Radio Host to Warren: You Sound Like the Original Rachel Dolezal

A radio host told Sen. Elizabeth Warren (D., Mass.) she sounded like "the original Rachel Dolezal" on Friday due to her past claims of Native American ancestry.

In an interview on The Breakfast Club, Warren explained she learned from family lore that she was part Native American growing up, but a skeptical Charlamagne Tha God asked when she found out she wasn't Native American.

"Well, I'm not a person of color. I'm not a citizen of a tribe, and tribal citizenship is an important distinction and not something I am," Warren replied.

She pointed to a Boston Globe investigation showing she didn't benefit professionally from her dubious racial claims.

"You're kind of like the original Rachel Dolezal, a little bit," Charlamagne Tha God said. "Rachel Dolezal was a white woman pretending to be black."

"Well, this is what I learned from my family," Warren said, before the subject changed.

At another point, Charlamagne Tha God poked fun at her past registration as a Republican. Warren switched parties in the 1990s and said she was not politically active while a GOP member, although Politico quoted past friends and colleagues calling her at one point a "diehard conservative" who was anti-consumer in her sentiments.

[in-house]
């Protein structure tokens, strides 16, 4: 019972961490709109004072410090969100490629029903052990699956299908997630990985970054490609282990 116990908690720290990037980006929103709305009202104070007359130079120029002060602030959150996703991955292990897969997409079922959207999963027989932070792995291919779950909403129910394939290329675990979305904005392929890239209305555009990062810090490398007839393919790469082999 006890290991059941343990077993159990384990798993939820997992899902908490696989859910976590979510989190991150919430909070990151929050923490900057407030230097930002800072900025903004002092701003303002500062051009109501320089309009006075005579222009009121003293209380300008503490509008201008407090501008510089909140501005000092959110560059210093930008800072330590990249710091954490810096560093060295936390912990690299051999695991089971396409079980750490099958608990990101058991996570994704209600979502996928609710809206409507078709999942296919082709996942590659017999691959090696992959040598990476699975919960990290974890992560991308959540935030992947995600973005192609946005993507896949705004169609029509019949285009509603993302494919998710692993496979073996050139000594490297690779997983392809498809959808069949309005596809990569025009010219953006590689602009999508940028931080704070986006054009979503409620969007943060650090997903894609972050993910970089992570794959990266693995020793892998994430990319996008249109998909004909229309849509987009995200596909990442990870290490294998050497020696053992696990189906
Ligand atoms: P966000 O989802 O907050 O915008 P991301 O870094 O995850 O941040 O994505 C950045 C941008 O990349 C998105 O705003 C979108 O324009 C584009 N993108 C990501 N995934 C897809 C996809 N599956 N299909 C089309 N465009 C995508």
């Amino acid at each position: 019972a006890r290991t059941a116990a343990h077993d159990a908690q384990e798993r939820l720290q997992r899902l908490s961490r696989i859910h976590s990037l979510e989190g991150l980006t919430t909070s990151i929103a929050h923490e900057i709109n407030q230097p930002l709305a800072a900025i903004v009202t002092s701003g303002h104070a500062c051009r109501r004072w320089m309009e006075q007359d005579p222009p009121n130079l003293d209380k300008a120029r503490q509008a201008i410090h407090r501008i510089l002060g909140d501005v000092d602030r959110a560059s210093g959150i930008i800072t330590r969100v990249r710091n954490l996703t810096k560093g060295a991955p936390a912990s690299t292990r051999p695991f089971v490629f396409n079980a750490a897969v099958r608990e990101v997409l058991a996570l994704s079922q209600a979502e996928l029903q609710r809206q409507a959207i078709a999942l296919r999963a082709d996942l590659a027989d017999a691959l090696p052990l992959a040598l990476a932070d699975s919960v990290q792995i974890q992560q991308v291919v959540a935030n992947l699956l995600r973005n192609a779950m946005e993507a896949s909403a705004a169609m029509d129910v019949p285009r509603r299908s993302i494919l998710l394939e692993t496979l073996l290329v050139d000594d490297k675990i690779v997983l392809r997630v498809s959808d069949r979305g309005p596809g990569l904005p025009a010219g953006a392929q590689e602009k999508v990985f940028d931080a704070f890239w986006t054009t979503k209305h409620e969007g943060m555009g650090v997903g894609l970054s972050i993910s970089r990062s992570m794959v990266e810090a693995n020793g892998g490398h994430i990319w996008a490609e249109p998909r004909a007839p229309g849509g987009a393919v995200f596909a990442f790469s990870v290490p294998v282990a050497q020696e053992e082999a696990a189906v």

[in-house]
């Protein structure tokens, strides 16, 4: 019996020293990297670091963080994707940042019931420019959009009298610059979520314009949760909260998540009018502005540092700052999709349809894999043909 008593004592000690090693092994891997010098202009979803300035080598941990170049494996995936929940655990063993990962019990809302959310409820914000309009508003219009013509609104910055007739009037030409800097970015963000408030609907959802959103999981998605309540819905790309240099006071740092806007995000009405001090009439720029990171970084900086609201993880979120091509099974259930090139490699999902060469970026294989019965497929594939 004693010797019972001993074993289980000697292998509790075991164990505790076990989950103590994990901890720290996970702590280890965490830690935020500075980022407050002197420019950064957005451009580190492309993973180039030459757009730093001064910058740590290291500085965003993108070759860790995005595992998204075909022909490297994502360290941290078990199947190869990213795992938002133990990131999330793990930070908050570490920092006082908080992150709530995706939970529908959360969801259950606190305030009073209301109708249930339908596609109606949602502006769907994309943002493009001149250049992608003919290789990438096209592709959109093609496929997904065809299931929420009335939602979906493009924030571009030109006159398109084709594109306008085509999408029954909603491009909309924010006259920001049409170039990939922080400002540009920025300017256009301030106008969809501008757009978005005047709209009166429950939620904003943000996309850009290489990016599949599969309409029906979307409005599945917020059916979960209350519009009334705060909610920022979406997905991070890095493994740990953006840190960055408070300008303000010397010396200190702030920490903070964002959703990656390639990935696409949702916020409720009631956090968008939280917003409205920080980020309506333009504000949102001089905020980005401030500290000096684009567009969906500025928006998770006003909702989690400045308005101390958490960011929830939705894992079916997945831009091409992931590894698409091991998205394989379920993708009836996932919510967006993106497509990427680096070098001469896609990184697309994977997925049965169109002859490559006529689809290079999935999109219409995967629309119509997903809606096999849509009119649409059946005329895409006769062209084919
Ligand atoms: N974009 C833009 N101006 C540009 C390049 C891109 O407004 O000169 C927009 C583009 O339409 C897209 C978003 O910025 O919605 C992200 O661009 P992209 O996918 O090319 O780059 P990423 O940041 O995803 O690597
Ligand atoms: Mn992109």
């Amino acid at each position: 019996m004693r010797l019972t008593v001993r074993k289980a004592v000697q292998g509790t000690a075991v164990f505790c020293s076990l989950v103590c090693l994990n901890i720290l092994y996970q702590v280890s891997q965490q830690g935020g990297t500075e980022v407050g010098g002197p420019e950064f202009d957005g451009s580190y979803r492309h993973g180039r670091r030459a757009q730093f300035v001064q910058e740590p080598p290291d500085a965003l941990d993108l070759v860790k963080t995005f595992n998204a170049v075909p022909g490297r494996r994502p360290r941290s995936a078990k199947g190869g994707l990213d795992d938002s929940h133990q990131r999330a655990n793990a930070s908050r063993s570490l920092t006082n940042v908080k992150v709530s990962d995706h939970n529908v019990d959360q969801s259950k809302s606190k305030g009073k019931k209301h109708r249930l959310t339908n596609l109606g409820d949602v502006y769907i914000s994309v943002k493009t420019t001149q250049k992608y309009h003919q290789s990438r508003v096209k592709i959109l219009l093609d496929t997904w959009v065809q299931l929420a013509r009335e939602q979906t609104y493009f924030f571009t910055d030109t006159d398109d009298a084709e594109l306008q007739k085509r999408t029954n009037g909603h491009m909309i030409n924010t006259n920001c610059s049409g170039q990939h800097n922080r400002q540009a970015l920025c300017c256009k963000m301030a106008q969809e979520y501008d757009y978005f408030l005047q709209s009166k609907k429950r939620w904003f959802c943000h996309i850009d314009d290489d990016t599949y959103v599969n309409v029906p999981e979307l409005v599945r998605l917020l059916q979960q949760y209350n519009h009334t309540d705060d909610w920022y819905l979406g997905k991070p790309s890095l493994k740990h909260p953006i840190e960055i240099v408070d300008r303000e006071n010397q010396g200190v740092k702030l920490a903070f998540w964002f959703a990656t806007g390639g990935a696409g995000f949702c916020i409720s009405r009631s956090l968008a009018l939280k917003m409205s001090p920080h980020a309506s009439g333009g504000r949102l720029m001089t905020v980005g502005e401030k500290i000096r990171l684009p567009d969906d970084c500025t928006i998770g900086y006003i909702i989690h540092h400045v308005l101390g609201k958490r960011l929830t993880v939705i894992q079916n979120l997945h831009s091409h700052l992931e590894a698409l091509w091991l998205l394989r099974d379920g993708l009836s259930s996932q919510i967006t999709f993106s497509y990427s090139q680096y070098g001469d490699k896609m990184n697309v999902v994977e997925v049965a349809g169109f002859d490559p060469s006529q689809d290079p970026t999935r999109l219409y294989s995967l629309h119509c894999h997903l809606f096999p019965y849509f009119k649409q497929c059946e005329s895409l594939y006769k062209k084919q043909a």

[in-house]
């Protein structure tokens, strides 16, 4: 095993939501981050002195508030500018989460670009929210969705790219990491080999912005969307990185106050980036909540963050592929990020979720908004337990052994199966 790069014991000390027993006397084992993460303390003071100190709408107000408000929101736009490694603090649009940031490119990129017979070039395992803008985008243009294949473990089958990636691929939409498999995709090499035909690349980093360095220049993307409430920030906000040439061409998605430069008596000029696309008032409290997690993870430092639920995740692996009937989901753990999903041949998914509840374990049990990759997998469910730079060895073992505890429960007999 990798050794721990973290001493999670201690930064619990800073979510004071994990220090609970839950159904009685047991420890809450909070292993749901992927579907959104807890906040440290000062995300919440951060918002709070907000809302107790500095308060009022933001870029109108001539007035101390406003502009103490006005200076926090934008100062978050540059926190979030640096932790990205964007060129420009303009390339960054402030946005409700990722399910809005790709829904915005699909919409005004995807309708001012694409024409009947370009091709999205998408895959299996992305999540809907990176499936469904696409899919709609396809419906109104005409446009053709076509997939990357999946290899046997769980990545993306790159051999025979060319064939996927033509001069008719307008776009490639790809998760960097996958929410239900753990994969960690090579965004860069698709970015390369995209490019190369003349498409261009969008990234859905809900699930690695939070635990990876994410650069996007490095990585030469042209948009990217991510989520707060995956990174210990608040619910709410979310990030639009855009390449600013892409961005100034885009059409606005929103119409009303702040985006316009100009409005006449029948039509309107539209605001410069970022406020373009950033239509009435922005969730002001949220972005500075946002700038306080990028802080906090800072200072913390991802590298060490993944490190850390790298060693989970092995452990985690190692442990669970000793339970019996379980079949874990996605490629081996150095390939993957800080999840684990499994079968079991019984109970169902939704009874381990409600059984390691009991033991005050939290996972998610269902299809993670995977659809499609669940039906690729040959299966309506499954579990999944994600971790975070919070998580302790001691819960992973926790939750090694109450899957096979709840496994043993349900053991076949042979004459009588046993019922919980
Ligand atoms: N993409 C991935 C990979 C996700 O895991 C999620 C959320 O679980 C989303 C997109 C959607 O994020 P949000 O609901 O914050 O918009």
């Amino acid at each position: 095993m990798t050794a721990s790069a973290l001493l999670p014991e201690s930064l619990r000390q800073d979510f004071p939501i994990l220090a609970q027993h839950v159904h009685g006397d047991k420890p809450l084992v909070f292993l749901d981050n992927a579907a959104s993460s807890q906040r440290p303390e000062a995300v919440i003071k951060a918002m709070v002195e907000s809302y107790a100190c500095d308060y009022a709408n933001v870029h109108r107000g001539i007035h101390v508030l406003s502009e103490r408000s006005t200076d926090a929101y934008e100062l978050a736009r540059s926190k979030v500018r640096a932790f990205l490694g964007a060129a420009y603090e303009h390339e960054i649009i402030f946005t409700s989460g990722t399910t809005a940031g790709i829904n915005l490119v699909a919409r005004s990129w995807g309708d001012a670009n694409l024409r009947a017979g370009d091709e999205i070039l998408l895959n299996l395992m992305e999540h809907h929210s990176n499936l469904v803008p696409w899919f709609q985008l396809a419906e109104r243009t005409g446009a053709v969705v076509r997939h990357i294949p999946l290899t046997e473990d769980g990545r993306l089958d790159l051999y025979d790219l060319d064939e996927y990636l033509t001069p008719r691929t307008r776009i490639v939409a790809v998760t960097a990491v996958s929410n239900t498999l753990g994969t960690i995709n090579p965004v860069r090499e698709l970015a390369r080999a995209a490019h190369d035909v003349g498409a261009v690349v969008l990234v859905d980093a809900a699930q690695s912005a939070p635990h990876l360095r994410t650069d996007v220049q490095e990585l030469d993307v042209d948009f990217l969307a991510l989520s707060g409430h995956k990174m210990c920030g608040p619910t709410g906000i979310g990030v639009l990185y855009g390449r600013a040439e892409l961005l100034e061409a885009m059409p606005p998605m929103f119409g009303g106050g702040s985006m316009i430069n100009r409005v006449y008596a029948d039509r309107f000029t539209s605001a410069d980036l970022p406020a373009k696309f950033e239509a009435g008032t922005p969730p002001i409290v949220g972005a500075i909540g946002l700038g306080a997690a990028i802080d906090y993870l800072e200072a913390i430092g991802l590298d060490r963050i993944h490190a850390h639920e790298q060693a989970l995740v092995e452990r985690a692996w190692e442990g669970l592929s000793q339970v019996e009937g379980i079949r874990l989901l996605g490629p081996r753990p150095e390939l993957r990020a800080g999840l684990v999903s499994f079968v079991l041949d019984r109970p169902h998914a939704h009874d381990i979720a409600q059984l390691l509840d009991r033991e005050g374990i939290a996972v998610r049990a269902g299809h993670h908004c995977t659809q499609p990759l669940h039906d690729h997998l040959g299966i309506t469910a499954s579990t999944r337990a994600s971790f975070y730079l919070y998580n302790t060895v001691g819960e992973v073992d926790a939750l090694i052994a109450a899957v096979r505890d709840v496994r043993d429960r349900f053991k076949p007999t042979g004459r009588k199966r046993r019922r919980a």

"You had a lot of confusion back in the day, Ms. Warren. You thought you was Native American. You thought you was Republican. When did you get on the right track?" he asked.

Dolezal is a white woman who pretended to be African American for years before being outed in 2015 by her parents. She headed an NAACP chapter in Washington and even claimed to be the target of hate crimes before eventually admitting she had white parents. She said she self-identified as black.

In an attempt last year to rebut President Donald Trump's derisive "Pocahontas" attacks on her, Warren wound up making the matter worse by releasing a DNA test to back her longtime claims she had a Native American ancestor. Warren frequently told the press her parents had to elope because her father's family disapproved of Warren's mother's Native American ancestry.

Multiple media outlets at the time initially called the test release a win for Warren, but the tide quickly turned. The test revealed she was, at most, 1/64th Native American, and Native American groups pilloried her for delving into race science.

The heat on her grew when the Washington Post reported in February she wrote her race as "American Indian" on a 1986 State Bar of Texas registration card. She apologized.

"I can’t go back," Warren told the Washington Post. "But I am sorry for furthering confusion on tribal sovereignty and tribal citizenship and harm that resulted."

She told "The Breakfast Club" she couldn't go back when asked about releasing the DNA test as well.

Warren is in the top tier of the crowded 2020 Democratic presidential field, enjoying a recent polling surge amid positive reception of her liberal policy proposals.